For many years poetry was transmitted orally and rhymes were vital because they are easily remembered. In recent years, however, free verse and concrete/visual poems have become vital parts of what we think of as poetry. Rhyme lost importance when printed poetry became readily available and memory was no longer needed to keep a poem available. Now, in the 21st century, electronic devices make visual poetry also readily accessible (see, for example, UbuWeb) and poems may also be animated and interactive.

## Tuesday, January 29, 2013

## Saturday, January 26, 2013

### Poetry at JMM -- groups, etc.

A math-poetry reading on January 11 at the Joint Mathematics Meetings in San Diego -- organized by Gizem Karaali (an editor of the

Sandra DeLozier Coleman is a retired mathematics professor who has for many years written poems that relate to math. Her poem (presented below) about the definition of a mathematical

*Journal of Humanistic Mathematics*) and Sue VanHattum (blogger at Math Mama Writes) -- has been featured in Evelyn Lamb's*Scientific American*blog.**Next year's JMM will be in Baltimore, MD during January 15-18, 2014.**

**There will be a poetry reading -- details will be posted here when they're available.**

*group*was featured in the*Scientific American*blog. When DeLozier read the poem in San Diego, her introduction to it included these words: "I’m poking a bit of fun at the futility of expecting a mathematician to explain a math concept, as familiar to him as his name, in language even a first week student will understand. Here the voice is of an Abstract Algebra professor who is attempting to explain what makes a set a group in rigorous rhyme!"
Labels:
abstract algebra,
associativity,
closure,
group,
group theory,
identity,
inverse,
JHM,
JMM,
mathematics,
poetry,
Sandra DeLozier Coleman

## Wednesday, January 23, 2013

### Latitude, longitude, and inauguration

Elizabeth Bodien now lives in a rural area in eastern Pennsylvania -- settling there after other lives in California, in Japan, in West Africa. Here is a narrative poem using the geographic numbers of latitude and longitude drawn from the years that she was a childbirth instructor in West Africa.

**Zero-Zero**by Elizabeth Bodien## Thursday, January 17, 2013

### A Baker's Dozen -- in Takoma Park

This evening I had the privilege of being part of a poetry reading at the Takoma Park Community Center -- one of four featured poets, I was the "mathematical" one and read several poems that involved counting -- counting in their subject matter or in their structural design. Here is a villanelle that I composed for the occasion.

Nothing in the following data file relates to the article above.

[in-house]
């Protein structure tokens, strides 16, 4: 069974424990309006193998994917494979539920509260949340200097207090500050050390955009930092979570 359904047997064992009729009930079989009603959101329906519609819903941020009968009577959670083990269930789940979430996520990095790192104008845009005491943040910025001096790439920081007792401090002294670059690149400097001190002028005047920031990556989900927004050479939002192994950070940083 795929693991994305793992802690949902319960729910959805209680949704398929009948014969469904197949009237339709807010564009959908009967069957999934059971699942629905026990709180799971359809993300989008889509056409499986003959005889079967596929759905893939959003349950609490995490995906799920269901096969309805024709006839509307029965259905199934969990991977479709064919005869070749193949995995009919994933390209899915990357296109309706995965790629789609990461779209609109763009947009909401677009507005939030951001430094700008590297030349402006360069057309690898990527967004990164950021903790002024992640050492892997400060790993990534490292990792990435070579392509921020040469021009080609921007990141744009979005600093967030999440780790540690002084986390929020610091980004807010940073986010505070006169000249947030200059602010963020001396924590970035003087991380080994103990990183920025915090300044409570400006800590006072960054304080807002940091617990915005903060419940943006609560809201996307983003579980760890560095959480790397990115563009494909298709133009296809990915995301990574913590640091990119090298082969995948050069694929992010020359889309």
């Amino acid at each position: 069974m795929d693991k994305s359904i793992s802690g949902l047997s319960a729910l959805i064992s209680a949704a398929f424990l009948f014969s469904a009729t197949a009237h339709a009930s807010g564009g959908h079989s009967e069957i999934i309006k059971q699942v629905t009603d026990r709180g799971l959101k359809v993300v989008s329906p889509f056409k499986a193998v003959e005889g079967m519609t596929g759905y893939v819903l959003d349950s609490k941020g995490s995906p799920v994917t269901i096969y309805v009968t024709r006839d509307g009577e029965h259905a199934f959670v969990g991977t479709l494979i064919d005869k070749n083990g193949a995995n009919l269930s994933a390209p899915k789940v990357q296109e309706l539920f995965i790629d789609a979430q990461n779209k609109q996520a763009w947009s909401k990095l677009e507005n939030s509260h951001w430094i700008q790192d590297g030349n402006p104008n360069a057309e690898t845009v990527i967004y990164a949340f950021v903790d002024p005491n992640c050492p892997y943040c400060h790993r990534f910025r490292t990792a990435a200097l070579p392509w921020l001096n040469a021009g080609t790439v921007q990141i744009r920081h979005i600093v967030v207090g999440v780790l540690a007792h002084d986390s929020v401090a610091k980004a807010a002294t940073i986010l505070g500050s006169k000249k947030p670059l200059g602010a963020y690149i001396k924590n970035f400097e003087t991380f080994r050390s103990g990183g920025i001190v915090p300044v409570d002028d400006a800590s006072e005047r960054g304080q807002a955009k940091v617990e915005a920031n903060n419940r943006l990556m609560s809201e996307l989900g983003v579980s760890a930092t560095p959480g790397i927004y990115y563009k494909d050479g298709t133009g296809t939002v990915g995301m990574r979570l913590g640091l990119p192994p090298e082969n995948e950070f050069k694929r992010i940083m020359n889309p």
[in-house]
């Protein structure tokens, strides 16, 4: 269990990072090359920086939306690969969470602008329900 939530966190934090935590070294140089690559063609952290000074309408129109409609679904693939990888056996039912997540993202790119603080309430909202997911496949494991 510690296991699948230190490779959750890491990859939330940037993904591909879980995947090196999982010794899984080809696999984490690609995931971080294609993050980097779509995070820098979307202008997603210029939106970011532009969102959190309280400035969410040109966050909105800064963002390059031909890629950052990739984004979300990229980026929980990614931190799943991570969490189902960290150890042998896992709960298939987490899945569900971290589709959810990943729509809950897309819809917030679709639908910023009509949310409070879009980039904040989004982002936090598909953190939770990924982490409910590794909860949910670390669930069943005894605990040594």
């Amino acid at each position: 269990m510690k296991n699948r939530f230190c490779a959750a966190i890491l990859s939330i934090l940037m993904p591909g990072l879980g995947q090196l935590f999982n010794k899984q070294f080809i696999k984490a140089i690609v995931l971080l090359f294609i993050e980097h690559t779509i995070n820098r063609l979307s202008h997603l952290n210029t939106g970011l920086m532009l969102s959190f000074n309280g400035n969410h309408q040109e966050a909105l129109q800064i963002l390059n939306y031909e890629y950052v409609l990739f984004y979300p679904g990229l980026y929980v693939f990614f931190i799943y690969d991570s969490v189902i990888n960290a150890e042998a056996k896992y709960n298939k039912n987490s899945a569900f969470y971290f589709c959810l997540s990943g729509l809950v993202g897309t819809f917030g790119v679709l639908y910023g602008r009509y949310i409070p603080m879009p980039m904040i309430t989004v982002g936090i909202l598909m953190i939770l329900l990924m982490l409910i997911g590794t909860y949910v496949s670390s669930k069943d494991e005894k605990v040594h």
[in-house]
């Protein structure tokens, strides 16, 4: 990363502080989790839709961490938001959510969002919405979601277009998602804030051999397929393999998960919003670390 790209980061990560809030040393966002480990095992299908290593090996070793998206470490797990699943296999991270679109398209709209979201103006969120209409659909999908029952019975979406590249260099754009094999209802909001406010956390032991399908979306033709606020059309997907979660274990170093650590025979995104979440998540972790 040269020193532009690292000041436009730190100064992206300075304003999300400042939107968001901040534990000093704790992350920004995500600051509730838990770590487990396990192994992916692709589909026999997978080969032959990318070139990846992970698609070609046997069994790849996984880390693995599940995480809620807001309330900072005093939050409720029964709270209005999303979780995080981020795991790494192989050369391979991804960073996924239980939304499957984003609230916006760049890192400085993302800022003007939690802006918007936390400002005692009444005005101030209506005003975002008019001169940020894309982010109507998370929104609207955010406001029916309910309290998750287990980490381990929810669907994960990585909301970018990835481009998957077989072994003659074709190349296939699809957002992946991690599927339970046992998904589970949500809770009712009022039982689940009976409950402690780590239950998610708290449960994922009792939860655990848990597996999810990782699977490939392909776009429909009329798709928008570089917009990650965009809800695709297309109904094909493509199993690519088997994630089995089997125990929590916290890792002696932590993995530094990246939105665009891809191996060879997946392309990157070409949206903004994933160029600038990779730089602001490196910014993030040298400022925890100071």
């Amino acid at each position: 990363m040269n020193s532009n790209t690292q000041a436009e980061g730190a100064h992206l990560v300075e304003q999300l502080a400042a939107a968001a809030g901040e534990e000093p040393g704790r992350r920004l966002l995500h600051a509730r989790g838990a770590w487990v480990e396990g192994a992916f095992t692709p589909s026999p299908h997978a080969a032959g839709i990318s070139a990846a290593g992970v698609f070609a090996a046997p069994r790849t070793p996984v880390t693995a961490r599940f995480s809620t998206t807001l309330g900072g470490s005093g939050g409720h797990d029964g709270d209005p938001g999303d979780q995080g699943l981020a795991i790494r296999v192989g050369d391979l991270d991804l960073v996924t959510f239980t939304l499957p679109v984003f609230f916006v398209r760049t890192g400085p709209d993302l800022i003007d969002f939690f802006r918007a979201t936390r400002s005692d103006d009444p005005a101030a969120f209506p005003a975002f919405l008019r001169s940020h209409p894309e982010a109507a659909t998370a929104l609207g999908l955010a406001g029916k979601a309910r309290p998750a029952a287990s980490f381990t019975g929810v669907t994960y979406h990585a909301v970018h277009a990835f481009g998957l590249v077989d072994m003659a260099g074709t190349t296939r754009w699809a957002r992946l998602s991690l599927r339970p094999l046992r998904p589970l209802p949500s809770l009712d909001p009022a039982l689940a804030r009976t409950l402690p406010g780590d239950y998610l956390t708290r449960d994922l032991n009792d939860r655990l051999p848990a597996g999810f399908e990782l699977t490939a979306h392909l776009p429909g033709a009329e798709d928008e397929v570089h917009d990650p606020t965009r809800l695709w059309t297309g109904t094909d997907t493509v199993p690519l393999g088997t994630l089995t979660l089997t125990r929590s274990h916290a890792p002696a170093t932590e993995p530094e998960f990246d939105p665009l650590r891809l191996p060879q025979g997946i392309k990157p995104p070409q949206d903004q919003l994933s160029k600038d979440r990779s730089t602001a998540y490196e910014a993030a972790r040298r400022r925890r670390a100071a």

Counting likes to start with number one.

A luscious mate to pair with one makes two –-

and three can be a triangle of fun.

**A Baker’s Dozen**by JoAnne GrowneyCounting likes to start with number one.

A luscious mate to pair with one makes two –-

and three can be a triangle of fun.

## Tuesday, January 15, 2013

### Counting grains of sand

Recently I have found online translations of several poems by Norwegian poet Rolf Jacobsen (1907-1994). His poem "Sand" reminded me of a recent conversation with a friend about the word "infinite." This friend said that he would use "all the grains of sand on the earth" as an example of an infinite collection. Though I disagreed, I also have found it is not at all uncommon for people to use "infinite" -- as my friend did -- as if it means "larger than I could possibly count." In Jacobsen's poem, the number of grains of sand is finite but also unbounded. Do you agree?

Labels:
finite,
infinite,
mathematics,
poetry,
Rolf Jacobsen,
total,
unbounded

## Saturday, January 12, 2013

### Because the mind circles an idea

Besides eight books of poetry and a memoir, California poet Lucille Lang Day has co-authored a textbook,

My heart will beat two billion times

because Krishna plays his flute in the forest

because the planets trace elliptical orbits

because Krishna's skin is blue

because a moon will fly in a straight line forever

unless a planet snares it

the way a woman attracts a man with her gaze

*How to Encourage Girls in Math and Science*-- a book of activities for teachers and parents to encourage students from kindergarten through eighth grade. Her close connection to mathematics and science is evident in the following poem.**Because**by Lucille Lang DayMy heart will beat two billion times

because Krishna plays his flute in the forest

because the planets trace elliptical orbits

because Krishna's skin is blue

because a moon will fly in a straight line forever

unless a planet snares it

the way a woman attracts a man with her gaze